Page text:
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2013 Porsche 911 Carrera Cabriolet Long-Term Road Test

Edmunds.comEdmunds.com Posts: 10,112
edited September 2014 in Porsche

image2013 Porsche 911 Carrera Cabriolet Long-Term Road Test

We take our long-term 2013 Porsche 911 convertible for a quick blast on the Mulholland Hwy., the most famous mountain road in the world.

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Comments

  • jederinojederino Posts: 0
    Nice example of how the 911 comes into its own in the hills. Is this car a little sedate when cruising around town - is that part of the criticism? And that it only comes alive when you take it to extra-legal speeds?
  • So Scott.... do you think you would have liked the button shifters just as much as the paddle shifters up in the canyons?
  • fordson1fordson1 Posts: 1,512
    "I guarantee you that if a guy in a new Viper tried to keep up he'd be off the road almost immediately." You can make no such guarantee.
  • fordson1, I will actually back up Scott's statement. I know the roads well he traveled. And especially Las Flores, which is comprised of 20-25mph (10-15 if you drive like a sane person) 90-120 degree turns with lots of elevation changes in very short distances on a narrow two-lane road. I suppose if the Viper took up both lanes, it could keep pace, but asking it to not cross the double yellow would surely slow it down as the car is quite wide. Aside from the width issue of the Viper, the torque is of absolutely no value on these roads as the corners are such low speed due to how tight they are.
  • coxwill_coxwill_ Posts: 7
    They still make Zima?
  • Other than the too-large wheels (for my taste) it sounds like a great ride, and I could probably get used to the id of the trans in no time. I assume that the Viper comparo would be a different story when it comes to wide-open roads.
  • fordson1fordson1 Posts: 1,512
    The Viper is 5 inches wider - so that's 2.5 inches wider on either side. It's not a motor home. And exiting out of low-speed corners favors cars with...low-end torque. Really, this is a base-model 911 - not an S. A Viper has a lot more lateral grip, about 300 more hp, and a new one comes with T/C, stability control, etc. and weighs about the same as the 911. It's a different class of car. The idea that a Viper is some huge and unwieldy beast that can't handle tight-radius curves is hype.
  • quadricyclequadricycle Posts: 827
    I get what you're saying in this article, but would YOU have had more fun if you were driving a standard?
  • fordson1, have you driven these roads? I have. Many times. In my S2000, Evo, and CBR 600RR. The road is tight, narrow, and minimal straights. I can't even go full throttle in the S2k on NT01 tires on many sections as the rear will step out; in case you can't read between the lines, that's a torqueless car with near R-compound tires. Oh, and my buddy in his Carrera 4S on equal tires couldn't keep up in the corners. Did I mention the road is narrow? With my S2000, I'd say I have only 1-2ft of extra road width, or 1/2 to 1ft per side and my car is 3.5" narrower per side, 7" total than the Viper. 3.5" eats a lot into the 6" per side. FYI, while I have not driven a Viper, I have driven a C6 Vette which is also pretty wide. One of the fastest cars I've ever seen up here was a Miata because it's small, nimble, and have high cornering grip. It's amusing to see a group of Lambos trying to navigate these roads as they barely fit. The road is very flowly in nature which eliminates power as an advantage. It's all about cornering grip which is why the Miata is so fast on these roads. Go ahead, look up Las Flores Canyon Road in Malibu and then head north onto Piuma. The torque of a Viper is a liability up here, not an asset.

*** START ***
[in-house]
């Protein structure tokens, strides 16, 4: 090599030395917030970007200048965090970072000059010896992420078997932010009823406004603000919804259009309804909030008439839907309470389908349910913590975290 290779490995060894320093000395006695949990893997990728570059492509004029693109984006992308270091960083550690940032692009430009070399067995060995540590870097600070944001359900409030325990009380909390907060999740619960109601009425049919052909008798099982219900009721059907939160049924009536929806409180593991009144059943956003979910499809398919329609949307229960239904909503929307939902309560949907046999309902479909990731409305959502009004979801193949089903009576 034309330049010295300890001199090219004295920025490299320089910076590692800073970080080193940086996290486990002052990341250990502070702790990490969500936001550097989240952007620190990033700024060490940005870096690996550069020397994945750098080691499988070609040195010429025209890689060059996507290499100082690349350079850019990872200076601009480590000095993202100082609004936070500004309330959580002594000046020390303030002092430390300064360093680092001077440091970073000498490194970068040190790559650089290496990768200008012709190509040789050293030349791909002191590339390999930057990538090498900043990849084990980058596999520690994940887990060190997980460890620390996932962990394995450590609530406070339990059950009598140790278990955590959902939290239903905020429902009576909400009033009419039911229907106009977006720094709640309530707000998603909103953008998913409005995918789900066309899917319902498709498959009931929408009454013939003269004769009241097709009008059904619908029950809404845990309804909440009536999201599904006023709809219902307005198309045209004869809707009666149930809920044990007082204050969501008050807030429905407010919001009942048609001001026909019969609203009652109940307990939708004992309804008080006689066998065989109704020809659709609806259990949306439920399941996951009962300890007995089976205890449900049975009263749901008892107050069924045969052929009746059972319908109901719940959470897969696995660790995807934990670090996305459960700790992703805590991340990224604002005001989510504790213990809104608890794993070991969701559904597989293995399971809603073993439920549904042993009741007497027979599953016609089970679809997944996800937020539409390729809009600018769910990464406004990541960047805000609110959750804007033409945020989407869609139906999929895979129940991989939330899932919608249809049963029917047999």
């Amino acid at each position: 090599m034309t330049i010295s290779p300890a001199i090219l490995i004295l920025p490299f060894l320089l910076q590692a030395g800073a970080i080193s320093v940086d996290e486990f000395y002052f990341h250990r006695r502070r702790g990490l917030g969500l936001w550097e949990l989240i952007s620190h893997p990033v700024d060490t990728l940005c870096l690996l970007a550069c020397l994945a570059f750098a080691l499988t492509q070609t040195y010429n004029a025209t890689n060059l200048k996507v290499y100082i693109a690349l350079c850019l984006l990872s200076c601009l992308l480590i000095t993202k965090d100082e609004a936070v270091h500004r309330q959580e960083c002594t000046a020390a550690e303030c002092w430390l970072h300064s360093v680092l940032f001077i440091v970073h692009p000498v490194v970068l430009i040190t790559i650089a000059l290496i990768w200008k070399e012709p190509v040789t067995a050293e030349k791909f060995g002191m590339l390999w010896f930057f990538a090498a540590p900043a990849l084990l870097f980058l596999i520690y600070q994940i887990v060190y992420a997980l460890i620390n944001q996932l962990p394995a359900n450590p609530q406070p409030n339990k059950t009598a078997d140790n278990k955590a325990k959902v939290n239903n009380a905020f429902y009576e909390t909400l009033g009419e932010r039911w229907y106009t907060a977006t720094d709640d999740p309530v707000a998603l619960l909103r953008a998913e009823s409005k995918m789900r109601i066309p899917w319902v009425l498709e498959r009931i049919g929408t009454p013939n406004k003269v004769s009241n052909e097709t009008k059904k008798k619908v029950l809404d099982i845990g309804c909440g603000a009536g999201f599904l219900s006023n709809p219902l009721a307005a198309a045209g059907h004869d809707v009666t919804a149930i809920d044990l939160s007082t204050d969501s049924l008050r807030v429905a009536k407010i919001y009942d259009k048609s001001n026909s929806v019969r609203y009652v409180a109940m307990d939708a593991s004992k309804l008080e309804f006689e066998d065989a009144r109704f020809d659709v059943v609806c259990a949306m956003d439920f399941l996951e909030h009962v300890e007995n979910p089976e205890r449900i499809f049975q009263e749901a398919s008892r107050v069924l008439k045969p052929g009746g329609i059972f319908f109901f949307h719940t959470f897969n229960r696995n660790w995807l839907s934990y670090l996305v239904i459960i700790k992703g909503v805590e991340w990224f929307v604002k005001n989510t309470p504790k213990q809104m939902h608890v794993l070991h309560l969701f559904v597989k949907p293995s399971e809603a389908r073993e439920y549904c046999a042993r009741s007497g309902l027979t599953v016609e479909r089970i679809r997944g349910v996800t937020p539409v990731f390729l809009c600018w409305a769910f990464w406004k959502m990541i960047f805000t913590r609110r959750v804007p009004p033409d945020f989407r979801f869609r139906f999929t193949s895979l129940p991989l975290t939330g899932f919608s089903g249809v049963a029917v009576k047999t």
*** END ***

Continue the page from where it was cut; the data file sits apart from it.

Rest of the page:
• eclogiteeclogite Posts: 48
    "...an ice cold Zima..."

    Well done, Sir.
  • duck87duck87 Posts: 649
    I'm not sure why everyone is assuming the Viper won't be able to keep up to the 911 on those roads either. It's a bit shorter lengthwise (granted, longer wheelbase), has enormous front and rear tire footprints, extremely sticky tires, and the issue of "not putting the power down" can possibly be mitigated by simply leaving the car in high gear, since the engine torque band is just a plateau nearing 600 lb. ft. It HAS a manual transmission, after all.

    The only issue is whether the suspension is compliant enough for real world roads (an issue noted on many Viper reviews). But you guys make it sound like it's a tractor trailer.

    @spdracerut: If the rear of your S2K is stepping out, have you used a zero-bumpsteer kit on it?
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